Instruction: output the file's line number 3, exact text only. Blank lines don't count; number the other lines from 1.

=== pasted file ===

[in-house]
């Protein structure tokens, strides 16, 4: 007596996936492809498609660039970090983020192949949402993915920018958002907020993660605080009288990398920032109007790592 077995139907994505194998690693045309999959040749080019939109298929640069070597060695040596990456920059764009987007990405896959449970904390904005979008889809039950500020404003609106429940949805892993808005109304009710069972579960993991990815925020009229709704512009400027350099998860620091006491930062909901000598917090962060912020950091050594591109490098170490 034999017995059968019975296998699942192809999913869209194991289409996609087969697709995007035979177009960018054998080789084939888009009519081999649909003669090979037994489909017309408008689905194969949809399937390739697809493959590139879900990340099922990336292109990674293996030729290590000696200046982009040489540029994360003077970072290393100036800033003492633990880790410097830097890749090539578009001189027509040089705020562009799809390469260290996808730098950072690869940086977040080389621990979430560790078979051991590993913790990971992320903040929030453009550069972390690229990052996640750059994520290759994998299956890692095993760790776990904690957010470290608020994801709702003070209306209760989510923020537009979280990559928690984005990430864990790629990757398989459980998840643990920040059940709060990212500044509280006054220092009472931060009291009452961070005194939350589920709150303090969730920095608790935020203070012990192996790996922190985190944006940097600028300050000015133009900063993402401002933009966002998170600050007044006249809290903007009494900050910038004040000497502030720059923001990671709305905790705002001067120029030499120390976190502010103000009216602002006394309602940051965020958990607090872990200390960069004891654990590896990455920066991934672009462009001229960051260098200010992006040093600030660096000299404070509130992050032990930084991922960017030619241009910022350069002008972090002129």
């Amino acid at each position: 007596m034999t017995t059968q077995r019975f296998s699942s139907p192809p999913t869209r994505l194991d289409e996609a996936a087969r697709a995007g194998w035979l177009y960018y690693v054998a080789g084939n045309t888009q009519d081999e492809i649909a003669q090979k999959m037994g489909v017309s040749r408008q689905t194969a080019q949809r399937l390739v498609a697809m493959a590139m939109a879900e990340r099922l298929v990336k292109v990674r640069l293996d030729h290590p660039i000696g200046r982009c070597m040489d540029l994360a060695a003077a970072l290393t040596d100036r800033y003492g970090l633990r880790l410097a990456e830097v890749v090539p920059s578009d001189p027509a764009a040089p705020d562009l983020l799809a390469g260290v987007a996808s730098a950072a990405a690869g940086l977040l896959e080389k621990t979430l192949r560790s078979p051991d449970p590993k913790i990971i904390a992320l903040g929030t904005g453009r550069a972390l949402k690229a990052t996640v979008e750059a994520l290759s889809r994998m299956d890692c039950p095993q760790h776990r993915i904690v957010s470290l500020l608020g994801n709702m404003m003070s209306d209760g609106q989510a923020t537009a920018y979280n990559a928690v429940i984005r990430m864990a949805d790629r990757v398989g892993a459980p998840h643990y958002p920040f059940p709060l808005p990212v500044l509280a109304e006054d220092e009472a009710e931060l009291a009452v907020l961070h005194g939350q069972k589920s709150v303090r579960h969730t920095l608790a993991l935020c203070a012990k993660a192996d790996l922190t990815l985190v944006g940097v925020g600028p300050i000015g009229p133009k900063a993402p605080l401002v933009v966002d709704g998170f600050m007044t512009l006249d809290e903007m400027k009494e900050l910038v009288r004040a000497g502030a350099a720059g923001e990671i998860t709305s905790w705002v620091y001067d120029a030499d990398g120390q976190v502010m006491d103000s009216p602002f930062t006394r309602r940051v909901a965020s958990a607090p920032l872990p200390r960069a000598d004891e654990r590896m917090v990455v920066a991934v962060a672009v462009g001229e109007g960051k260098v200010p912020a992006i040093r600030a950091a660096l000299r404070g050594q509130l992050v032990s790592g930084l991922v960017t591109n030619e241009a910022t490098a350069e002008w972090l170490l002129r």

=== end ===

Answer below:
């Amino acid at each position: 007596m034999t017995t059968q077995r019975f296998s699942s139907p192809p999913t869209r994505l194991d289409e996609a996936a087969r697709a995007g194998w035979l177009y960018y690693v054998a080789g084939n045309t888009q009519d081999e492809i649909a003669q090979k999959m037994g489909v017309s040749r408008q689905t194969a080019q949809r399937l390739v498609a697809m493959a590139m939109a879900e990340r099922l298929v990336k292109v990674r640069l293996d030729h290590p660039i000696g200046r982009c070597m040489d540029l994360a060695a003077a970072l290393t040596d100036r800033y003492g970090l633990r880790l410097a990456e830097v890749v090539p920059s578009d001189p027509a764009a040089p705020d562009l983020l799809a390469g260290v987007a996808s730098a950072a990405a690869g940086l977040l896959e080389k621990t979430l192949r560790s078979p051991d449970p590993k913790i990971i904390a992320l903040g929030t904005g453009r550069a972390l949402k690229a990052t996640v979008e750059a994520l290759s889809r994998m299956d890692c039950p095993q760790h776990r993915i904690v957010s470290l500020l608020g994801n709702m404003m003070s209306d209760g609106q989510a923020t537009a920018y979280n990559a928690v429940i984005r990430m864990a949805d790629r990757v398989g892993a459980p998840h643990y958002p920040f059940p709060l808005p990212v500044l509280a109304e006054d220092e009472a009710e931060l009291a009452v907020l961070h005194g939350q069972k589920s709150v303090r579960h969730t920095l608790a993991l935020c203070a012990k993660a192996d790996l922190t990815l985190v944006g940097v925020g600028p300050i000015g009229p133009k900063a993402p605080l401002v933009v966002d709704g998170f600050m007044t512009l006249d809290e903007m400027k009494e900050l910038v009288r004040a000497g502030a350099a720059g923001e990671i998860t709305s905790w705002v620091y001067d120029a030499d990398g120390q976190v502010m006491d103000s009216p602002f930062t006394r309602r940051v909901a965020s958990a607090p920032l872990p200390r960069a000598d004891e654990r590896m917090v990455v920066a991934v962060a672009v462009g001229e109007g960051k260098v200010p912020a992006i040093r600030a950091a660096l000299r404070g050594q509130l992050v032990s790592g930084l991922v960017t591109n030619e241009a910022t490098a350069e002008w972090l170490l002129r």